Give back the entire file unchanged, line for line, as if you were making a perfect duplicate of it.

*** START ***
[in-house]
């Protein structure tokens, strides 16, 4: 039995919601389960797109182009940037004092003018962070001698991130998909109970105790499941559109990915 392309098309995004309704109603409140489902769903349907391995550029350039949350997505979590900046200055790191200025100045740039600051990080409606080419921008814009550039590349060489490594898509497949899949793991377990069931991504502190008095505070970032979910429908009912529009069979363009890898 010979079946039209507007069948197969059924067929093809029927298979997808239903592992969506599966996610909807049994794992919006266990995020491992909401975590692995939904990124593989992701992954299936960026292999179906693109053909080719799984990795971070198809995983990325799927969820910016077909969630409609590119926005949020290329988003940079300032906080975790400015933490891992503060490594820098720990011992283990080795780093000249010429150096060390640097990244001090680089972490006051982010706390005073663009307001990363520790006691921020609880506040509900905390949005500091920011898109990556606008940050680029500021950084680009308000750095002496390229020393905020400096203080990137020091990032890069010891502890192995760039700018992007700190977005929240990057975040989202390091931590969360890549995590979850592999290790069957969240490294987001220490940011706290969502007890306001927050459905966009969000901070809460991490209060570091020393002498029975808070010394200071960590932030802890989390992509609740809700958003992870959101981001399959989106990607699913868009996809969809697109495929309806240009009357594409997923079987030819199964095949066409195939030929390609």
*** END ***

[in-house]
């Protein structure tokens, strides 16, 4: 039995919601389960797109182009940037004092003018962070001698991130998909109970105790499941559109990915 392309098309995004309704109603409140489902769903349907391995550029350039949350997505979590900046200055790191200025100045740039600051990080409606080419921008814009550039590349060489490594898509497949899949793991377990069931991504502190008095505070970032979910429908009912529009069979363009890898 010979079946039209507007069948197969059924067929093809029927298979997808239903592992969506599966996610909807049994794992919006266990995020491992909401975590692995939904990124593989992701992954299936960026292999179906693109053909080719799984990795971070198809995983990325799927969820910016077909969630409609590119926005949020290329988003940079300032906080975790400015933490891992503060490594820098720990011992283990080795780093000249010429150096060390640097990244001090680089972490006051982010706390005073663009307001990363520790006691921020609880506040509900905390949005500091920011898109990556606008940050680029500021950084680009308000750095002496390229020393905020400096203080990137020091990032890069010891502890192995760039700018992007700190977005929240990057975040989202390091931590969360890549995590979850592999290790069957969240490294987001220490940011706290969502007890306001927050459905966009969000901070809460991490209060570091020393002498029975808070010394200071960590932030802890989390992509609740809700958003992870959101981001399959989106990607699913868009996809969809697109495929309806240009009357594409997923079987030819199964095949066409195939030929390609």